Soon after Donald Trump took his oath as the 45the President of the United States, the new White House web page for his administration went up. Among the key differences from the previous administration's—the lack of any reference to the threat of climate change.
While climate change was listed as a top issue on the Obama White House official site, the new page now lists 'America First Energy Plan' as among the top six issues.
The new page states: "For too long, we've been held back by burdensome regulations on our energy industry. President Trump is committed to eliminating harmful and unnecessary policies such as the Climate Action Plan and the Waters of the U.S. rule" That is the only use of "climate" on the page.
The Climate Action Plan refers to Obama-era climate regulations, and the Waters of the U.S. rule, as the Washington Post explains, "is an EPA action to protect not only the nation's largest waterways but smaller tributaries that critics think should fall under the jurisdiction of states rather than the federal government," a rollback of which could "end up benefiting some Trump-related businesses."
The "energy plan" page adds that the new administration "will embrace the shale oil and gas revolution" and is "committed to clean coal technology," referring to carbon capture and storage—a costly technological process that has so far proven a failure.
The page adds: "President Trump will refocus the EPA on its essential mission of protecting our air and water"—though it stands to be "every polluter's ally" if Trump's pick to head the agency, Scott Pruitt, is confirmed.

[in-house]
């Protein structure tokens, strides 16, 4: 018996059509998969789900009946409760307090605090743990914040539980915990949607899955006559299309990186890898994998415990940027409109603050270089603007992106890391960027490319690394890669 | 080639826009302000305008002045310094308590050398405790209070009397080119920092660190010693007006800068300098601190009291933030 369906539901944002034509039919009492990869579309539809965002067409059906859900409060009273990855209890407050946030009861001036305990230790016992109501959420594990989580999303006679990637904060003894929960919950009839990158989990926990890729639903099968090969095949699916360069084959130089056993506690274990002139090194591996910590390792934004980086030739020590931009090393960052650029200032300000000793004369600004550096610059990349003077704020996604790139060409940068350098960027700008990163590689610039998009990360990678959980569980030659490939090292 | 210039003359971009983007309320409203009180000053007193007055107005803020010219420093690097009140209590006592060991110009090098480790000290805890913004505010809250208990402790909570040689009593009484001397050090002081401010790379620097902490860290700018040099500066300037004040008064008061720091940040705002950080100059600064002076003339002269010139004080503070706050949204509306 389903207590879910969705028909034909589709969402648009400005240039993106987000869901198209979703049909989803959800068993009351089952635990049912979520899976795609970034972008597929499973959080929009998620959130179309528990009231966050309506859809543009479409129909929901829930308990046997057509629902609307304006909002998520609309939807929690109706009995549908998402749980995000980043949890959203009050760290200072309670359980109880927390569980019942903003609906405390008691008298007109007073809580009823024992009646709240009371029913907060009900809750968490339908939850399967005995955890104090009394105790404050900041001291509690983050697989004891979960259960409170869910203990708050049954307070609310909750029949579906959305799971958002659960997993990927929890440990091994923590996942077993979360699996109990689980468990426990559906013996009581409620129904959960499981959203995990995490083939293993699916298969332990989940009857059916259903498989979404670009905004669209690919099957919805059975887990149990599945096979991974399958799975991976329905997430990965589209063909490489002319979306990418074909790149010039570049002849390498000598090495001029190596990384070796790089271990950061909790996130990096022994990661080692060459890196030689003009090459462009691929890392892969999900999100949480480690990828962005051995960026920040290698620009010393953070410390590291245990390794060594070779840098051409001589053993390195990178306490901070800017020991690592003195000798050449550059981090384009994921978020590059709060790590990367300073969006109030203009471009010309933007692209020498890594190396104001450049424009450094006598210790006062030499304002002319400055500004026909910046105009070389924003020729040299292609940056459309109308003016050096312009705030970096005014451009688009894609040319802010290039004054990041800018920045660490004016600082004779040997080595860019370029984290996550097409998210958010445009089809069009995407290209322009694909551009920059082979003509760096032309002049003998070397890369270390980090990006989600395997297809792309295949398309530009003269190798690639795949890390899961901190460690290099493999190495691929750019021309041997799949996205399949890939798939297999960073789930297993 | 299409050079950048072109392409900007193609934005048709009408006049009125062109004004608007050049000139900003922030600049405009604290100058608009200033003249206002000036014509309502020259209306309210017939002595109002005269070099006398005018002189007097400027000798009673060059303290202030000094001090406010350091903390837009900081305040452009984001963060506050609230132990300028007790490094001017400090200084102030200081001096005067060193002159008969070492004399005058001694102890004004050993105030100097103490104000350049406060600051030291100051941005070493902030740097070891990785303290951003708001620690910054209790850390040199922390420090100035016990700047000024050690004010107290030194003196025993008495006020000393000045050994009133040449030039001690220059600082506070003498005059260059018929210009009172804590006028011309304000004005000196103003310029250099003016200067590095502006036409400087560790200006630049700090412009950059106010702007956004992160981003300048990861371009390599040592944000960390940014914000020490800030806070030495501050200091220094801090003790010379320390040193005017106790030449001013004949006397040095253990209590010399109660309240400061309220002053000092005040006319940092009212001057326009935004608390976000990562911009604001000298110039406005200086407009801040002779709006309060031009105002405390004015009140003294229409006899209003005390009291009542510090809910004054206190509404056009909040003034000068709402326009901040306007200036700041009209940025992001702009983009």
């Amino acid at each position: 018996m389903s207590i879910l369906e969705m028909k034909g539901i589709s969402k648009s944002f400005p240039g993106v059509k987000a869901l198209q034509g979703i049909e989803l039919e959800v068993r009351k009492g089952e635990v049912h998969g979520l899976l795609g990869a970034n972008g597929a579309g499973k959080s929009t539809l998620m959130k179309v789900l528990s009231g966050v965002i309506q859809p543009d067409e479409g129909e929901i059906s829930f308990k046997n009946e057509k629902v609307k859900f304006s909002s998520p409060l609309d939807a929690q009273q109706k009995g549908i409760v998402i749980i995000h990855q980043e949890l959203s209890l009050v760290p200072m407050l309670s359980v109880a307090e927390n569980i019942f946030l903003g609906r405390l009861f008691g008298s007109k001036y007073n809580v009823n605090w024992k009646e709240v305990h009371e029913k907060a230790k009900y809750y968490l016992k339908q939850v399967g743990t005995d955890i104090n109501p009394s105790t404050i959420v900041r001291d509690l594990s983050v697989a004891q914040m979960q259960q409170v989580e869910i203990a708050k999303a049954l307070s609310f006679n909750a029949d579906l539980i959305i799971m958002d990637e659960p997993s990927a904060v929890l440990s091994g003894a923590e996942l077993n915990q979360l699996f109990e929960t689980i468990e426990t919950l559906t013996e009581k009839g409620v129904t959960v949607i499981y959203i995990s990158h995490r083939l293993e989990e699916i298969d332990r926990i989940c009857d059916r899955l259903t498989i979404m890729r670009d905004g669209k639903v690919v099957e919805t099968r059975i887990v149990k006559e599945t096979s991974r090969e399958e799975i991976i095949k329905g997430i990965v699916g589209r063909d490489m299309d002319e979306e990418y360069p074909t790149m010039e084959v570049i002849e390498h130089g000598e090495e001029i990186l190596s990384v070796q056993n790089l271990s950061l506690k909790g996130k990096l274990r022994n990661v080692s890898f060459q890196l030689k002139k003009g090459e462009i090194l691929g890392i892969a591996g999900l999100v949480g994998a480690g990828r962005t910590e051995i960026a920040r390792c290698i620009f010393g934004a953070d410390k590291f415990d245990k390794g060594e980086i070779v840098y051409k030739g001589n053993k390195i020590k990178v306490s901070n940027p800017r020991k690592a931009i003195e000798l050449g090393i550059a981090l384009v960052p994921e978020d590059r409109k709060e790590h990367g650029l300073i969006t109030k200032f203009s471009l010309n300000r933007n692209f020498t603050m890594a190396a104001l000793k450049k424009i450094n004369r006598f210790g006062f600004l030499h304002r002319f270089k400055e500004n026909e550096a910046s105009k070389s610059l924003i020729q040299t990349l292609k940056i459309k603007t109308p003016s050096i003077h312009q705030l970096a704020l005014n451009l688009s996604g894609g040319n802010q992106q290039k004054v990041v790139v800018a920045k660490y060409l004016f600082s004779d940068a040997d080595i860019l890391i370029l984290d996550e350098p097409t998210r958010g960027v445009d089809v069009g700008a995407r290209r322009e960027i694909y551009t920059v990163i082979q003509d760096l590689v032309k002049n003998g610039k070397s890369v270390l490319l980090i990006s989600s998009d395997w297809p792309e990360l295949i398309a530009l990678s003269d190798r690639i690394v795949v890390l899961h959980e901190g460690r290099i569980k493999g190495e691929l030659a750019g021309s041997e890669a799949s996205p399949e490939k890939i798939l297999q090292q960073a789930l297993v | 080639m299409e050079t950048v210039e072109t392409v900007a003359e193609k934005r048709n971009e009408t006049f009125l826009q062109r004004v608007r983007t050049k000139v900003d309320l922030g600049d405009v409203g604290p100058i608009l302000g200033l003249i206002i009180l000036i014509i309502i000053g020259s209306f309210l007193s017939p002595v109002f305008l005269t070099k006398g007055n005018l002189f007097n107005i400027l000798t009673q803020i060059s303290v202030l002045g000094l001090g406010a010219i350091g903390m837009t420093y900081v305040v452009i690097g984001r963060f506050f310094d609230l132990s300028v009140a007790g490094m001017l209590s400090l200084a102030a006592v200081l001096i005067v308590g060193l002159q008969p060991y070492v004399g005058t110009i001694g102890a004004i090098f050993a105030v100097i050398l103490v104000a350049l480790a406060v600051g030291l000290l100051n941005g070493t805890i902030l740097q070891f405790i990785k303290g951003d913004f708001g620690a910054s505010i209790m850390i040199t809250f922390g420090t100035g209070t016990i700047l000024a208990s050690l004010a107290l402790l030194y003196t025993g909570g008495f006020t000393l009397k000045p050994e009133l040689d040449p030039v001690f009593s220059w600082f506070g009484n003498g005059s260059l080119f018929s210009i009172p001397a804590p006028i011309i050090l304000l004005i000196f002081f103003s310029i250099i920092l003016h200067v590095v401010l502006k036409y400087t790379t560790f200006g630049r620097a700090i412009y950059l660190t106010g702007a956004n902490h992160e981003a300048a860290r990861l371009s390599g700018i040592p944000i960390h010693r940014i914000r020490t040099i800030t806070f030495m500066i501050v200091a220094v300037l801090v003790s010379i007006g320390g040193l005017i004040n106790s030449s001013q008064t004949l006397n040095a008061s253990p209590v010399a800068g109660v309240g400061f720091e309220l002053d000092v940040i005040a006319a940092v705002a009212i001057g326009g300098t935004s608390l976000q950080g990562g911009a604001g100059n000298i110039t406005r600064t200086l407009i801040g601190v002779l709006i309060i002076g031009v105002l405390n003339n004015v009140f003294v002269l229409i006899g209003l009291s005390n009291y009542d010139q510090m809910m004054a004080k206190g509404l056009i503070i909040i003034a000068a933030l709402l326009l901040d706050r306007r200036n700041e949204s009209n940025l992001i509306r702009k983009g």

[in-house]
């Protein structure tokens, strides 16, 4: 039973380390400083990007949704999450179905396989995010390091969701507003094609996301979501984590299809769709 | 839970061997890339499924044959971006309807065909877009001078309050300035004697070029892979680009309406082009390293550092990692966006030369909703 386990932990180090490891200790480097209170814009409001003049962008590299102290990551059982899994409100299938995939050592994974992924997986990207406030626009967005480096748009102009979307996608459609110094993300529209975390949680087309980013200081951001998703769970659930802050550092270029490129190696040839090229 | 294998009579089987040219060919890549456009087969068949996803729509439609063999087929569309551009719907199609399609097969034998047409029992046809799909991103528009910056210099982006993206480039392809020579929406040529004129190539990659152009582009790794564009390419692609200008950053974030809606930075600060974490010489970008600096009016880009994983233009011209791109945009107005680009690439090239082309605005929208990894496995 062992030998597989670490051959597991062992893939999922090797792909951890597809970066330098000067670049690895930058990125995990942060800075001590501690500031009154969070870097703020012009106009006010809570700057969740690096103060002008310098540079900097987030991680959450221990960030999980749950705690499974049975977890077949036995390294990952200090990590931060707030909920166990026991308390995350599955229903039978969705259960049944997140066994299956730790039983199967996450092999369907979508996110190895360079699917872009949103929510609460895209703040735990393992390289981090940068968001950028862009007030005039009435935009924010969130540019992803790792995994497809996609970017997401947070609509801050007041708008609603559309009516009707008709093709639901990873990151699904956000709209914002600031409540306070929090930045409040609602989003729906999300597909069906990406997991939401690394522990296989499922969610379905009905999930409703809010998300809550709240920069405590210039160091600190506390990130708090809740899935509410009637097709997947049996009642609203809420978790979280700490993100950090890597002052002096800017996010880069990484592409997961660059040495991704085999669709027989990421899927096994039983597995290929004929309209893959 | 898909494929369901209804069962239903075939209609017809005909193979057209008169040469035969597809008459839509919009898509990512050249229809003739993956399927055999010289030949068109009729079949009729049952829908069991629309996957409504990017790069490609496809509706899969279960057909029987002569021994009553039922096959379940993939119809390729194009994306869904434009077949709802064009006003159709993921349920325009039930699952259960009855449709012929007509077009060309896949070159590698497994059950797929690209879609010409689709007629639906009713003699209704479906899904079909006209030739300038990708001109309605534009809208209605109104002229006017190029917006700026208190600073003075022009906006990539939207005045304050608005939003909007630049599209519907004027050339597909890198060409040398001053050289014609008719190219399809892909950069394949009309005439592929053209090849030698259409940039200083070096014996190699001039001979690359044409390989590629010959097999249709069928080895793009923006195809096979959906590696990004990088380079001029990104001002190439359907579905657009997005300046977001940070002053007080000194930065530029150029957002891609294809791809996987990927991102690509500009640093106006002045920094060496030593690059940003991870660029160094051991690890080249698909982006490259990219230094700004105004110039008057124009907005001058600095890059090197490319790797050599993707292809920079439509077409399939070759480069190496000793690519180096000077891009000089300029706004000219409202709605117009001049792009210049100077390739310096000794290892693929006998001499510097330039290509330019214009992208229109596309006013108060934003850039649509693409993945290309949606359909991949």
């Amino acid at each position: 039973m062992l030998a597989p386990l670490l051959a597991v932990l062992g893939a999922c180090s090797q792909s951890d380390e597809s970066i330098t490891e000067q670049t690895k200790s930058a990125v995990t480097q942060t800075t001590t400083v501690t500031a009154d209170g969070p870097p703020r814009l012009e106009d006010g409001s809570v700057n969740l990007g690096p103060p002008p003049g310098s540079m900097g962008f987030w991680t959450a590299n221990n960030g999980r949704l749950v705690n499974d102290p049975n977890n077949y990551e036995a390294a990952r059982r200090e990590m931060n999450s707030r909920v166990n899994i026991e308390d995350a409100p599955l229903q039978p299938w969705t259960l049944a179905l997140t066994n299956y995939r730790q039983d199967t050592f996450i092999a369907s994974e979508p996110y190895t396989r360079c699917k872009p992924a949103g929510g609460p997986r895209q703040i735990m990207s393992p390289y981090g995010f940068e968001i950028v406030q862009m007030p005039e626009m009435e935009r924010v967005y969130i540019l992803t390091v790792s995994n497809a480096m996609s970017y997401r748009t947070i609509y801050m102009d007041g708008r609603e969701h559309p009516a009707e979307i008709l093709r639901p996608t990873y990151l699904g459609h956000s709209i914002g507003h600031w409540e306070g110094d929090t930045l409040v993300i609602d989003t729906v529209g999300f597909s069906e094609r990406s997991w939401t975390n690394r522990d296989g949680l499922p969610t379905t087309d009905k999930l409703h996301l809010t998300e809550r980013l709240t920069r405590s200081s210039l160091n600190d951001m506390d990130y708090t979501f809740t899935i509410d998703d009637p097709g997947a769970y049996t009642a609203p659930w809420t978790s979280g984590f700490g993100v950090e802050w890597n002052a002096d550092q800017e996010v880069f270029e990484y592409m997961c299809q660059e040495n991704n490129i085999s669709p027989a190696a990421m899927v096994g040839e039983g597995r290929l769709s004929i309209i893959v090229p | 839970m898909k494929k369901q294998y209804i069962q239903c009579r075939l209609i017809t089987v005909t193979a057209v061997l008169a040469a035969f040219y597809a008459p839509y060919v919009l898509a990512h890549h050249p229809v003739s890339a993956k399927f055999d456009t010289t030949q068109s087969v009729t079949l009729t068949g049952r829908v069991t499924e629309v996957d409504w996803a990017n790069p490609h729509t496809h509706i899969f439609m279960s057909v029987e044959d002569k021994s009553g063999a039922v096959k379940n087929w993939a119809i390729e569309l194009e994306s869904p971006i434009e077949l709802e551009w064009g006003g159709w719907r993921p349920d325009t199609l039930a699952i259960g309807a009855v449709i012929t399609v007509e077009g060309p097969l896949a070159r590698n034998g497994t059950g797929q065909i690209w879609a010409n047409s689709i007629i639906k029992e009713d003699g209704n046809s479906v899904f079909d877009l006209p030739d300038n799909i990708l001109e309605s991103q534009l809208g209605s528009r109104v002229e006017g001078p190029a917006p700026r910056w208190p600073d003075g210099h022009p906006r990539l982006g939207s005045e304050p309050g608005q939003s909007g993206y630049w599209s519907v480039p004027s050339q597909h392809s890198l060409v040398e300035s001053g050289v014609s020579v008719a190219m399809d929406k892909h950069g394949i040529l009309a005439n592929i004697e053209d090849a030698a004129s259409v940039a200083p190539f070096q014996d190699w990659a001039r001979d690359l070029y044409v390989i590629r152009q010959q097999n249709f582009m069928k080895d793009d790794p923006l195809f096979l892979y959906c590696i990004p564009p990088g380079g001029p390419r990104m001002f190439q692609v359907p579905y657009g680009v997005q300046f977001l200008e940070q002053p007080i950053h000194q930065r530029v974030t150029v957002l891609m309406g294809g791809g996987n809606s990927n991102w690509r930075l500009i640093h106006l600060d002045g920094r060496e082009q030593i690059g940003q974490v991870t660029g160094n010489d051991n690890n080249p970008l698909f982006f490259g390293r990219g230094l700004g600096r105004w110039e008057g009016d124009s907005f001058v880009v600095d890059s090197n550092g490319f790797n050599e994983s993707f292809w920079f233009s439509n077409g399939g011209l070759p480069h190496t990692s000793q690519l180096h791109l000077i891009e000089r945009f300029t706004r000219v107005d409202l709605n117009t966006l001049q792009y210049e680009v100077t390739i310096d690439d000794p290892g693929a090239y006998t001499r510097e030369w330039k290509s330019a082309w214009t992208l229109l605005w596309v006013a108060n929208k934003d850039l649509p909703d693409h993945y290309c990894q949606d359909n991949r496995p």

SCROLL TO CONTINUE WITH CONTENT
Never Miss a Beat.
Get our best delivered to your inbox.
The Obama White House site, in contrast, listed climate change as a top issue, stating: "President Obama believes that no challenge poses a greater threat to our children, our planet, and future generations than climate change."
Addressing that magnitude, Michael Brune, executive director of the Sierra Club, said, "Minutes after he was sworn in, any illusion that Trump would act in the best interests of families in this country as President were wiped away by a statement of priorities that constitute an historic mistake on one of the key crises facing our planet and an assault on public health."
Rather than a plan, Brune said it's a "polluter wishlist that will make our air and water dirtier, our climate and international relations more unstable, and our kids sicker."
At the same time, the pledges for more fossil fuel extraction are not at all surprising, said 350.org executive director May Boeve. "Trump's energy plan is par for the course of the President's climate denial, but it's nonetheless alarming for the movement to keep fossil fuels in the ground."
"Fulfilling this plan would not only set back years of progress we've made towards protecting the climate, but would undoubtedly worsen the devastating impacts of the climate crisis, from rising sea levels to extreme weather. This is not a plan for a brighter future—it's a direct obstacle to a livable future, and we will do everything we can to resist it," she said.
As New York magazine notes, also missing from the new White House site are sections on LGBTQ equality, civil rights, and healthcare.